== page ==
Ensuring Electoral Integrity in 2020
Al Franken cast the decisive 60th senate vote passing Obamacare and virtually everyone now agrees that his initial election in 2008 was achieved through judicially assisted electoral fraud; Clinton buddy Terry McAuliffe was almost certainly elected by felons and illegals; and my personal prediction is that historians will eventually agree that Obama lost the 2012 presidential election to Romney by about 2.5% of the legal vote.
Democracy depends on the integrity of the secret ballot process and fraud, whether mostly real and extensive or mostly imaginary and minor, cannot be accepted. Electoral reform has to find a place near the top of the new administration's priorities list.
In my pre-retirement life as an info-tech management consultant I generally used and praised products from a company called Sun MicroSystems. Sun revolutionized computing, but came under continual attack from more traditional players like IBM and Microsoft and was eventually forced (mainly, in my opinion, because they hired too many people from failed competitors and then listened to them) to sell its assets into a shelter provided by Oracle Corporation which, much to its credit, has maintained them since.
The reason this matters now is that Sun had, uniquely in its industry, the technology needed to prevent electoral fraud in the United States while dramatically reducing the cost of running elections.
The elections management process looks simple: make a list of voters, prepare the ballots, and check off each voter as they fill out and return exactly one ballot.
In reality, it's a little harder: voter registration, ballot preparation, voter identification, and vote counting have all become hopelessly partisan, ridiculously complicated, intrinsically error prone, and hugely expensive. Today's voter lists, for example, are generally thought to include something like 1.8 million dead voters, 6.4 million illegals, 1.8 million ineligible felons, and perhaps 2.7 million people registered to vote in more than one state.
In the modern age, this situation is utterly absurd: an artifact of historical reality, partisan preference, and bureaucratic resistance -- the reality, for example, is that there is no state in the union in which it is technically difficult to create and maintain a near perfect statewide list of eligible voters.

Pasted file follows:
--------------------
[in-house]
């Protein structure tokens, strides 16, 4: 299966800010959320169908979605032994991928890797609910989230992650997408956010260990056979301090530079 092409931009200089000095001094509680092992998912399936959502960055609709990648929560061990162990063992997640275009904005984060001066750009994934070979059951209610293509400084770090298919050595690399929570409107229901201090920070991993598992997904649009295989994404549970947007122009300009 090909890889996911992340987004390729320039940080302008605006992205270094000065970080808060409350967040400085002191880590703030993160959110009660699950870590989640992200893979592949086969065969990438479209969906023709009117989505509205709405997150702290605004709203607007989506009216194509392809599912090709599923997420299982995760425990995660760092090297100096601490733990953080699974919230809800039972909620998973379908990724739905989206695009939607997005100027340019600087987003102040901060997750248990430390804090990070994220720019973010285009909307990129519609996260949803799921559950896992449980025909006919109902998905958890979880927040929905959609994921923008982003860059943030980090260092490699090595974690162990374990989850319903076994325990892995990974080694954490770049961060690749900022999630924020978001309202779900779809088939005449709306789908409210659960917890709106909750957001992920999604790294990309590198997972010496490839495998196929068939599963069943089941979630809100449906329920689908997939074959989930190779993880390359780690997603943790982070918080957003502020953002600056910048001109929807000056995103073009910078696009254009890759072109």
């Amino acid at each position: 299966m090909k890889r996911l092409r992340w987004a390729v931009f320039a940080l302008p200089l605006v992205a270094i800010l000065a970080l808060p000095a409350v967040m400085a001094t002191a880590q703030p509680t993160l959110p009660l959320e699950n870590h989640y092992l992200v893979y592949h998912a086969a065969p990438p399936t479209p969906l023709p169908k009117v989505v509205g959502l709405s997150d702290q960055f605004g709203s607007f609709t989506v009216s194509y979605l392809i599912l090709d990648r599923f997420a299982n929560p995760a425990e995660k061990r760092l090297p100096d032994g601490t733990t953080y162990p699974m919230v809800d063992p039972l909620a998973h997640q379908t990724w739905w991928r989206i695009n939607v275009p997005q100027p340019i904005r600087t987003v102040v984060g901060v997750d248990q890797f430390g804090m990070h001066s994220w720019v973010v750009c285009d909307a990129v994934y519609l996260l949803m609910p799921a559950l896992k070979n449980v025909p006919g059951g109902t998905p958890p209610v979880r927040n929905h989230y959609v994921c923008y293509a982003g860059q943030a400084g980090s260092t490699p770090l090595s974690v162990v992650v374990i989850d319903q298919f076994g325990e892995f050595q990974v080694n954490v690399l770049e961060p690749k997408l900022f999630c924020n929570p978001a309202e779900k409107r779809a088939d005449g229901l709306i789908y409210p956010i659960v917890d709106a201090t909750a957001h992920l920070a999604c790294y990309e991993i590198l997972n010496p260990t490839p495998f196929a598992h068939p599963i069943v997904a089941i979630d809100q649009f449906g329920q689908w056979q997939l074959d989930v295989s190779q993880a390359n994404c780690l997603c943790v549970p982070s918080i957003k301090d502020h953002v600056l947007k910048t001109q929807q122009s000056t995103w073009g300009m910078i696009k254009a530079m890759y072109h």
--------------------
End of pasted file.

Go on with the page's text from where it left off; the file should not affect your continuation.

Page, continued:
Replacing precinct voting with mail-in ballots creates, as Susan Stanton ("How Voting Really Works: An Eyewitness Account") reported here recently, at least as many problems as it solves -- and these aren't just theoretical: recently reported cases include people arrested for changing mailed ballots during counting process and people finding their advance ballot stolen, completed, and returned without their knowledge.
In principle, electronic voting offers a better solution first because each request to vote, coming from anywhere in the world, can be either authorized or denied by verifying the user's identity and checking it against the list of eligibles who have not yet voted; and, second, because all votes can be collected and counted on the same day -- a consideration whose importance has just been underlined by the fact that an estimated 22% of the 2016 presidential ballots had been cast before the October 28th FBI announcement about reopening the investigation into Hillary Clinton's use of an insecure email system.
Unfortunately, electronic voting cannot be done securely with any current voting technology or vote management process because every step in the chain from system set-up to final reporting is subject to multiple fairly simpleminded attacks -many of which cannot easily be detected and some of which are essentially undetectable unless one or more of those responsible comes forward.
Equally importantly, there is no obvious practical short-term way to get a national system in place: as Democratic abuse of the 2003 Help America Vote Act has more than adequately demonstrated, the confluence of states rights, ignorance, bureaucratic resistance, commercial interest, and sheer partisan idiocy can easily turn good intentions into bad results.